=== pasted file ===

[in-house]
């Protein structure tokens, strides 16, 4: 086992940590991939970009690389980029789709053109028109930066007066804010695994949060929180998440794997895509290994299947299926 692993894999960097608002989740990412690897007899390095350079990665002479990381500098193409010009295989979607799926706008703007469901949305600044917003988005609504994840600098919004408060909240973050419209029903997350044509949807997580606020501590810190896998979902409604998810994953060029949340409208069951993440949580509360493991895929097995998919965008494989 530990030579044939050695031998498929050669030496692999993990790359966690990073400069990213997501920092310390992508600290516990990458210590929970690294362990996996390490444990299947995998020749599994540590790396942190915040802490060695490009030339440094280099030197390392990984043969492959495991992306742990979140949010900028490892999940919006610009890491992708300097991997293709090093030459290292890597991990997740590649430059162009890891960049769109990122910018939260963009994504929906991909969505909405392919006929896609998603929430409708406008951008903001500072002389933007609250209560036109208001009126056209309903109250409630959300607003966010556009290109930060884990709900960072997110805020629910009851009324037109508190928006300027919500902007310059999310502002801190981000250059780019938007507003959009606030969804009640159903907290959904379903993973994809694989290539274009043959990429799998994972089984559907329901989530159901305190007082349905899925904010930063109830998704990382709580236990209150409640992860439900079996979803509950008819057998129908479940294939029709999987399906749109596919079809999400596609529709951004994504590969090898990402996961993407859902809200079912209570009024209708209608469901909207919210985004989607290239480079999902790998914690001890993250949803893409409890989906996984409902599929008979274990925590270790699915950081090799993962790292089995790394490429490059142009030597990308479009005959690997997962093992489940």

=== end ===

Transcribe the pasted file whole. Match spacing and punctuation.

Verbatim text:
[in-house]
């Protein structure tokens, strides 16, 4: 086992940590991939970009690389980029789709053109028109930066007066804010695994949060929180998440794997895509290994299947299926 692993894999960097608002989740990412690897007899390095350079990665002479990381500098193409010009295989979607799926706008703007469901949305600044917003988005609504994840600098919004408060909240973050419209029903997350044509949807997580606020501590810190896998979902409604998810994953060029949340409208069951993440949580509360493991895929097995998919965008494989 530990030579044939050695031998498929050669030496692999993990790359966690990073400069990213997501920092310390992508600290516990990458210590929970690294362990996996390490444990299947995998020749599994540590790396942190915040802490060695490009030339440094280099030197390392990984043969492959495991992306742990979140949010900028490892999940919006610009890491992708300097991997293709090093030459290292890597991990997740590649430059162009890891960049769109990122910018939260963009994504929906991909969505909405392919006929896609998603929430409708406008951008903001500072002389933007609250209560036109208001009126056209309903109250409630959300607003966010556009290109930060884990709900960072997110805020629910009851009324037109508190928006300027919500902007310059999310502002801190981000250059780019938007507003959009606030969804009640159903907290959904379903993973994809694989290539274009043959990429799998994972089984559907329901989530159901305190007082349905899925904010930063109830998704990382709580236990209150409640992860439900079996979803509950008819057998129908479940294939029709999987399906749109596919079809999400596609529709951004994504590969090898990402996961993407859902809200079912209570009024209708209608469901909207919210985004989607290239480079999902790998914690001890993250949803893409409890989906996984409902599929008979274990925590270790699915950081090799993962790292089995790394490429490059142009030597990308479009005959690997997962093992489940």